In scrolling through your favorite websites this week, you’ve probably wondered where the University of New Mexico’s place is in all this conference realignment stuff.

Sorry UNM, your ship sailed a generation ago, and it probably just gets worse from here. While you spent years twisting in the wind of college football irrelevance, the rich got super rich and you, well, you’ve managed to tread water in a way that told everyone that football was largely an afterthought for this state’s flagship school.

You settled for a handful of fun seasons that produced big crowds, bowl games and pro prospects — but years of neglect have turned you into appetizers for the rich and, now, potential organ donors for those with deeper pockets and fancier surroundings.



Right around the time Paul Allen and Bill Gates uprooted their fledgling Albuquerque Microsoft business in 1979 and shipped it to the Pacific Northwest, UNM lost its shot at prioritizing football and casting the lure every Power 5 conference looks for when expanding its horizons.

If UNM had committed itself to football, constructed a cathedral befitting its desires and threw stacks of cash at coaches and recruiting, perhaps the idea of fans and businesses rallying around a program wouldn’t seem like a far-fetched fantasy. Instead, the school put its weight behind basketball and basked in the glory of hosting a Final Four, reveling in the idea of a dirt-cheap arena attracting sellout crowds on a regular basis.

Nothing wrong with that.

Lobos hoops sustained the state for the better part of half a century, launching countless memories for people who grew up rooting for the Lobos. Football clearly foundered, choking on years’ worth of suffocating budgets, inattentive crowds and little hope of change.

Football, as we know, drives the college sports engine, and being good at it simply isn’t enough to be part of the big time these days. It needs to be more than wins; it has to be marketability, sustainability and the promise of unlimited growth. Your program’s image has to bring a spark to the conference, and your stadium has to make jaws drop.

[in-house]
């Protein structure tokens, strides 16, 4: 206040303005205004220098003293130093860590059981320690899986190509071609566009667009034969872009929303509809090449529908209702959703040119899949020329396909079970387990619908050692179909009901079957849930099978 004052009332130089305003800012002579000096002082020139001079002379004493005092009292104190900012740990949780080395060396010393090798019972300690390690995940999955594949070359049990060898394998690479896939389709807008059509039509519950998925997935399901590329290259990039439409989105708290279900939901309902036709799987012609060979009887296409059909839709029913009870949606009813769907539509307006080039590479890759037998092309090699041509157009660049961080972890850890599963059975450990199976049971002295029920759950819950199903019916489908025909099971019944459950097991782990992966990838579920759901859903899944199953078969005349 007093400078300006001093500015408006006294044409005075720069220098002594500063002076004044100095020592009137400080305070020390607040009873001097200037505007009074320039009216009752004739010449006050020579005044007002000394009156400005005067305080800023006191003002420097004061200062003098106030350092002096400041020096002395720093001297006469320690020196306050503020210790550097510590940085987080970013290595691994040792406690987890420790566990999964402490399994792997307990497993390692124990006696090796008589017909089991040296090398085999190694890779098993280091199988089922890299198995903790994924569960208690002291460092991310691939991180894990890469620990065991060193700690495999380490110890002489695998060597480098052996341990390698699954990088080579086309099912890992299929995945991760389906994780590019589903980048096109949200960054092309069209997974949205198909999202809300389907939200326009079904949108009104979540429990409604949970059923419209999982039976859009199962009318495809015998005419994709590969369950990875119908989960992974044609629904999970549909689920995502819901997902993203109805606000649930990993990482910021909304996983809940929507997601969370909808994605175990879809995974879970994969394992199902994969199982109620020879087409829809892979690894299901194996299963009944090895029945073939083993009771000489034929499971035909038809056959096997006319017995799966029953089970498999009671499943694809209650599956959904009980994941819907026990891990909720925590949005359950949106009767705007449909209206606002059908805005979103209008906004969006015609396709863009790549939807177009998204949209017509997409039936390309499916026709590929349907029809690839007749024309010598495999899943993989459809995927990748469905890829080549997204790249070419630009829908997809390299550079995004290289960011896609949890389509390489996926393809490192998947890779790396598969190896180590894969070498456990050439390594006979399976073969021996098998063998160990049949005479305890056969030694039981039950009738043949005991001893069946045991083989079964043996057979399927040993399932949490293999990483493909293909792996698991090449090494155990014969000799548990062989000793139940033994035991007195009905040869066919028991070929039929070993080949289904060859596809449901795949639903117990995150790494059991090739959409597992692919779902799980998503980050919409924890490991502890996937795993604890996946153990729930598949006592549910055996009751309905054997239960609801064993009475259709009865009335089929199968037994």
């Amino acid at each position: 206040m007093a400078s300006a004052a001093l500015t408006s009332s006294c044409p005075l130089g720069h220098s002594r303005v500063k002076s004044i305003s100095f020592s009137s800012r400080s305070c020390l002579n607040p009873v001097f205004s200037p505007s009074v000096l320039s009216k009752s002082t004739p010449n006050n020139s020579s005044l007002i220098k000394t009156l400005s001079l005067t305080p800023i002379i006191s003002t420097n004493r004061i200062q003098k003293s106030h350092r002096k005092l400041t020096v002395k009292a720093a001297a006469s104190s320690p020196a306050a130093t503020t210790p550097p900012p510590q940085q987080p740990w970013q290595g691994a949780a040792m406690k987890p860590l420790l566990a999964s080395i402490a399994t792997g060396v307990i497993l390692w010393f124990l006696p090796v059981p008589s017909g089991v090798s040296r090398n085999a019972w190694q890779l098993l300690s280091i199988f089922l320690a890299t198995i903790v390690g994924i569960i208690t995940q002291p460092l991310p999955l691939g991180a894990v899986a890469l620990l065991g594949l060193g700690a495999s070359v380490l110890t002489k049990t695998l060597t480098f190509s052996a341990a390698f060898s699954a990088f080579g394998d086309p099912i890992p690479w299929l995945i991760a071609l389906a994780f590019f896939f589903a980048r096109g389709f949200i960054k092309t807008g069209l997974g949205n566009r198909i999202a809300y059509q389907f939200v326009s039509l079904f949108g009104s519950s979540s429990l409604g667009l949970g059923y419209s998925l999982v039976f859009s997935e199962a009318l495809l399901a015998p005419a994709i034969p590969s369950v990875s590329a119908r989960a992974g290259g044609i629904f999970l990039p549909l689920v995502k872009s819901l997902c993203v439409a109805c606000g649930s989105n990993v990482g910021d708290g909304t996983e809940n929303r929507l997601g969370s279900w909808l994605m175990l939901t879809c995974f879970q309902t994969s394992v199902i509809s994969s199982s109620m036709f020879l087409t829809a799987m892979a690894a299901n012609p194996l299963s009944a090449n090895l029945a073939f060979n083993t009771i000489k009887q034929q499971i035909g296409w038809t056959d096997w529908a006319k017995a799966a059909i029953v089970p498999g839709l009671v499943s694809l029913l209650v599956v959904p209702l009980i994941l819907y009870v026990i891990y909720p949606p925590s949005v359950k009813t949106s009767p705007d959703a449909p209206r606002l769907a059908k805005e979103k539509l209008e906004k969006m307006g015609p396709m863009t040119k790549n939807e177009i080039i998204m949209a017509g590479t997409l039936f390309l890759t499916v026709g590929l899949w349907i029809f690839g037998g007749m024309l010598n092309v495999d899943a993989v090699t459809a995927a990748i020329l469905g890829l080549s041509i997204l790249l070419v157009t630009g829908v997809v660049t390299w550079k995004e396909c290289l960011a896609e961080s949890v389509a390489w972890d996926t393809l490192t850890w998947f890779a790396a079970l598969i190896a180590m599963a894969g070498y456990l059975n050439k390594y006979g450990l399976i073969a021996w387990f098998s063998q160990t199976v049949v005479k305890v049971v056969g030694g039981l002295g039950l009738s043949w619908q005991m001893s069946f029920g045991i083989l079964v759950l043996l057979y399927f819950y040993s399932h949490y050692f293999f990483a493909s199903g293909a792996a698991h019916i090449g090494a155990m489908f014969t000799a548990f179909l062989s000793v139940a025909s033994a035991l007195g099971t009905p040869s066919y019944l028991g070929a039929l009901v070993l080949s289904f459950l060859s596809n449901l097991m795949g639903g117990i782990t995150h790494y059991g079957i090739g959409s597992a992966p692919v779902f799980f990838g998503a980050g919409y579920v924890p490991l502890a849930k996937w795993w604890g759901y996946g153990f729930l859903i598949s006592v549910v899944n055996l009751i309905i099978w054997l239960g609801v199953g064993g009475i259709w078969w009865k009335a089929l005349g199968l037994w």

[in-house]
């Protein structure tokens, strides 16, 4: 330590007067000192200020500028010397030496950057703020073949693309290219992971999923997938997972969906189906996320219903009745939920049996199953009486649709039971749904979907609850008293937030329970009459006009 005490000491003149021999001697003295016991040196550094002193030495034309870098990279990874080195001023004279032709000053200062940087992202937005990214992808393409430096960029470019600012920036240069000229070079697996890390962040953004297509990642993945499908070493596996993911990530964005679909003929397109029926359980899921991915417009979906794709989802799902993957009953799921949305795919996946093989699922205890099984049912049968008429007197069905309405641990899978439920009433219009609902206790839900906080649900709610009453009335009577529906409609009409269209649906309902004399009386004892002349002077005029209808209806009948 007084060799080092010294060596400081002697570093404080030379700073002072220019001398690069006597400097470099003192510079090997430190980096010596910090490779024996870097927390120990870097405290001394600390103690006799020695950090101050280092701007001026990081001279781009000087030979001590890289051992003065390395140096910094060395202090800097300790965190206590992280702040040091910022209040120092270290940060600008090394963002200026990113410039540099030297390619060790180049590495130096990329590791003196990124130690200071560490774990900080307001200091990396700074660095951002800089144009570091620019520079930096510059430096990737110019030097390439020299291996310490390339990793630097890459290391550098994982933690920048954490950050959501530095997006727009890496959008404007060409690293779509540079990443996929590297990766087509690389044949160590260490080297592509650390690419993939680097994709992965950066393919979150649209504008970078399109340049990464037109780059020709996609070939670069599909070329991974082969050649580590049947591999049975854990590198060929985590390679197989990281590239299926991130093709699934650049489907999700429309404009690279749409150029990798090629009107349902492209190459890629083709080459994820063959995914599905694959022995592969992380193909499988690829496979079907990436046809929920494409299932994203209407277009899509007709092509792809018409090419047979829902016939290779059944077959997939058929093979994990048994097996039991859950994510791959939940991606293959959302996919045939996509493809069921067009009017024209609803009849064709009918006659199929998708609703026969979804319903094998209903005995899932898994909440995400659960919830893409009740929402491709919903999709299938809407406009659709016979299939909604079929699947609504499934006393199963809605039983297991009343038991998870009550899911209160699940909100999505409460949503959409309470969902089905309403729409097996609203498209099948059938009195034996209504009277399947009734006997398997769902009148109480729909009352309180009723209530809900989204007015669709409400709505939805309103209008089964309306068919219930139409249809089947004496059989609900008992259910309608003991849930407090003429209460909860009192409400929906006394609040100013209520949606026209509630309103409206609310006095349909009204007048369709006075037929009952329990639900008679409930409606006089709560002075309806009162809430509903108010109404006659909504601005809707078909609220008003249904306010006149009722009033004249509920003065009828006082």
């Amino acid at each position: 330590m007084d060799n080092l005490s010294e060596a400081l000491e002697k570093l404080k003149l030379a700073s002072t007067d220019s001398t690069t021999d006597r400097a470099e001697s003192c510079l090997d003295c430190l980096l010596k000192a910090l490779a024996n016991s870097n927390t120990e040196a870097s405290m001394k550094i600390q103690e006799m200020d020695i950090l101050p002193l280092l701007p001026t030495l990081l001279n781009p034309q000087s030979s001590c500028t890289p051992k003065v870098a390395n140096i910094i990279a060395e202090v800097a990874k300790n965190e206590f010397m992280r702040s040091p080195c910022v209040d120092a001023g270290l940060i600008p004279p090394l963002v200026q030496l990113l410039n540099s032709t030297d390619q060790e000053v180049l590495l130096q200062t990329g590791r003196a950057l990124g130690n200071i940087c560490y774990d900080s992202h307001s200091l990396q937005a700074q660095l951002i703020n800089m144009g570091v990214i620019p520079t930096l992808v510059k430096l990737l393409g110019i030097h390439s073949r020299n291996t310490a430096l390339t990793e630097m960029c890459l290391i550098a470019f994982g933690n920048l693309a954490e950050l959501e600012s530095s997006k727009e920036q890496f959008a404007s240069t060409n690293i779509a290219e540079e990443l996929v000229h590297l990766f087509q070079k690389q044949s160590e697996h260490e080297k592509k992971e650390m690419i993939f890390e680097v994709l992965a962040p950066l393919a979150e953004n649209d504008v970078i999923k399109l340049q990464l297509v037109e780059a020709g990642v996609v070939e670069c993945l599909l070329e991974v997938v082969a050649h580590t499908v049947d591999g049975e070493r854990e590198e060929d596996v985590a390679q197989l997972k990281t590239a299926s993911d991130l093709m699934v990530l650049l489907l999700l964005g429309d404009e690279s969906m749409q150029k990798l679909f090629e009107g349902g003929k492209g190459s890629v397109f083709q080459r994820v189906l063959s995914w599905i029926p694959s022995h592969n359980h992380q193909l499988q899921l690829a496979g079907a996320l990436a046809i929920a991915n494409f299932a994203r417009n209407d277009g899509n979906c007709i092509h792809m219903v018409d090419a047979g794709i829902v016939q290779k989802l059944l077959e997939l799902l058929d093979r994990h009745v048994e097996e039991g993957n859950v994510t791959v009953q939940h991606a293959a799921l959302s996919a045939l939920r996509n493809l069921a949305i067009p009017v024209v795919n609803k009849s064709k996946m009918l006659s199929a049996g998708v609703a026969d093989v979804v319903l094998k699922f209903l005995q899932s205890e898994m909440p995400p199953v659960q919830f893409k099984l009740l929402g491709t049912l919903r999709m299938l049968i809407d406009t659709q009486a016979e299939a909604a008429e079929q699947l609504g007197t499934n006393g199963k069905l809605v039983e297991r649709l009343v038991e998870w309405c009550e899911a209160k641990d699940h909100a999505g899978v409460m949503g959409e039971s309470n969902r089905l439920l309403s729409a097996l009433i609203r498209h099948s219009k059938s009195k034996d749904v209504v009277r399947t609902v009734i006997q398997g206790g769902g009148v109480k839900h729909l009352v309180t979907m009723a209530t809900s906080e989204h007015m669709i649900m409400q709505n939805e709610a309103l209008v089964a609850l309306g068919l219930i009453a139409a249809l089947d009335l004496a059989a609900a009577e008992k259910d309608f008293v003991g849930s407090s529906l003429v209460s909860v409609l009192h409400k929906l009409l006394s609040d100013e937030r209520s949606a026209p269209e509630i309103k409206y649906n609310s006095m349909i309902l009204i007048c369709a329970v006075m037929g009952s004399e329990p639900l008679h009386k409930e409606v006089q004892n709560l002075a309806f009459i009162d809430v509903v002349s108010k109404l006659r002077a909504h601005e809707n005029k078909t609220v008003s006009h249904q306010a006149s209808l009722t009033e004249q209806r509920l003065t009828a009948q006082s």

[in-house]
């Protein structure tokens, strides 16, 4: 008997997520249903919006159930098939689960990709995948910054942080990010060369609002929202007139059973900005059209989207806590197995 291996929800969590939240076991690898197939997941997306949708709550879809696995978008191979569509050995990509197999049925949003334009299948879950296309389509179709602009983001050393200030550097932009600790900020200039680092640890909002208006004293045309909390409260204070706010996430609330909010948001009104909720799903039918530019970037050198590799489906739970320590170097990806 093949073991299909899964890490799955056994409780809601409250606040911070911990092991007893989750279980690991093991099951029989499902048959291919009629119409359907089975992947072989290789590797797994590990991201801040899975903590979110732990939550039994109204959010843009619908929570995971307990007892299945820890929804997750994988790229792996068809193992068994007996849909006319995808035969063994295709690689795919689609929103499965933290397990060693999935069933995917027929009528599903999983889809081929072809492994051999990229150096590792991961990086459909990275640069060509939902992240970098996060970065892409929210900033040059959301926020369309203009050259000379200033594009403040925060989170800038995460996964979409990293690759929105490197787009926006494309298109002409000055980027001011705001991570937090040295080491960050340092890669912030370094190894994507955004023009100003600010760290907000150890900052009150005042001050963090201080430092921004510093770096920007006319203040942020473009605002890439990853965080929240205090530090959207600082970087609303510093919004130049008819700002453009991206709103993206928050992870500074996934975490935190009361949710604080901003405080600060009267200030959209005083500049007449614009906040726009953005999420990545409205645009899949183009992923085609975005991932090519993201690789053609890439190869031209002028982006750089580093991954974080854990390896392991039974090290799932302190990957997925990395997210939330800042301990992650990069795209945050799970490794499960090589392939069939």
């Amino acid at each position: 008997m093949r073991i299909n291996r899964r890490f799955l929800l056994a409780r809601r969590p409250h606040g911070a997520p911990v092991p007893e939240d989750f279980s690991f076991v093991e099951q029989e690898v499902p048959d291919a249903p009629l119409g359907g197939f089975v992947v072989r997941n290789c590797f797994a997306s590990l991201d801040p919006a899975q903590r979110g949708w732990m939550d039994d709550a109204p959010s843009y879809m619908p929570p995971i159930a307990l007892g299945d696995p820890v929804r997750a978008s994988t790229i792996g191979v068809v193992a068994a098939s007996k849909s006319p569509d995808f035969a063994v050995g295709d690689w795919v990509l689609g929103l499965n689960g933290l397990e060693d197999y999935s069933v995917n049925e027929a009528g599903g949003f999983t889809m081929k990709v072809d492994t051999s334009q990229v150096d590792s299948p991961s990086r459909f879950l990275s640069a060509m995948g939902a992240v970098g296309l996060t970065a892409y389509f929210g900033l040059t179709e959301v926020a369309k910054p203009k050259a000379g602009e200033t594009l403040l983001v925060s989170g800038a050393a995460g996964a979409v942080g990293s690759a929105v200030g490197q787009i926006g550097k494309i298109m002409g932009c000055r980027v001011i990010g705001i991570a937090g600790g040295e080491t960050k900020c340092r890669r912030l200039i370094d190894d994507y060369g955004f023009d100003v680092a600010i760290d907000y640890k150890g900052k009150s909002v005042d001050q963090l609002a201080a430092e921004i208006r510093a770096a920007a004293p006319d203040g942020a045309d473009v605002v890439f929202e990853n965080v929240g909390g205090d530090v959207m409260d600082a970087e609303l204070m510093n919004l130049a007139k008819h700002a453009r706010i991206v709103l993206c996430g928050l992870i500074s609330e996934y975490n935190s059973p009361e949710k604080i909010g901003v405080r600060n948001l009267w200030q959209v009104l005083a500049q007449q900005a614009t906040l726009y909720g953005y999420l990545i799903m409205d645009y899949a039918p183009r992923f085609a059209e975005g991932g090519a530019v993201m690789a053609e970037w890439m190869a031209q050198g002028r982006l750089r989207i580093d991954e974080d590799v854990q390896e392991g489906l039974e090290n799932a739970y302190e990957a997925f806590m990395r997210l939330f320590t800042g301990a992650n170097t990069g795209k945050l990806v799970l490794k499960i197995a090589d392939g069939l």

It’s a big reason why basketball schools such as Kansas and Baylor suddenly find themselves dangling on the edge of mid-major life. It’s why schools such as Texas Tech, Oklahoma State and TCU — each of whom have facilities that would instantly be crown jewels in the Mountain West — are hoping for invites from the Pac-12 or for a way to pillage the AAC or Mountain West and salvage a scaled-down Big 12.

While there’s still time for the leftovers of the crumbling Big 12 to pull things together and find a soft landing, the thought in the mind of every UNM fan is where the cherry and silver fits in.

It doesn’t.

It’s Mountain West or bust for the Lobos. It’s a perpetual existence of annual distributions of $4 million to $5 million from a conference on regional TV, not $30 million from a Power 5 on a national network.

Then there’s a subject Lobos head coach Danny Gonzales touched upon Tuesday: Unethical recruiting practices are as big a threat to the New Mexicos of the world as anything else.

The NCAA allows athletes to make a one-time transfer without sitting out a year. Players can enter their names into the transfer portal, and coaches from other schools can literally pluck a team’s best players right off campus, no questions asked.

That stud QB from Arizona or the two-star linebacker who suddenly grows into a monster? Sooner or later, someone from a Power 5 program will be drooling at the gates, and there’s nothing you can do to stop it.

Go back to spring when New Mexico Highlands coach Josh Kirkland unveiled a dramatically improved Cowboys roster in what was a one-game season for the Cowboys. His roster included more than two dozen Division I transfers, players who looked weirdly out of place in Las Vegas, N.M.

Kirkland, in what seemed like a bizarre move of paranoia (but now makes complete sense) didn’t provide rosters to fans or media.

“I don’t want other schools finding out about these guys,” Kirkland said at the time. “They’d be gone tomorrow if anyone knew.”

He was right, of course.

Then again, it doesn’t really matter. Do what TCU did, what Colorado State did, what San Diego State is doing now — build yourself a fancy new stadium in hopes of making the big time. Maybe someone will swoop in and offer you a spot in a superconference.

If not, UNM and the rest of the Mountain West will be here waiting with open arms.

Will Webber is the sports editor at The New Mexican and he covers UNM athletics. His commentaries run on a regular basis in this section. Contact him at wwebber@sfnewmexican.com.

(1) comment

Mike Garcia

The continued negative diatribe from Weber against UNM. You have to wonder what agenda Weber has or had with UNM, and their sports programs in particular.

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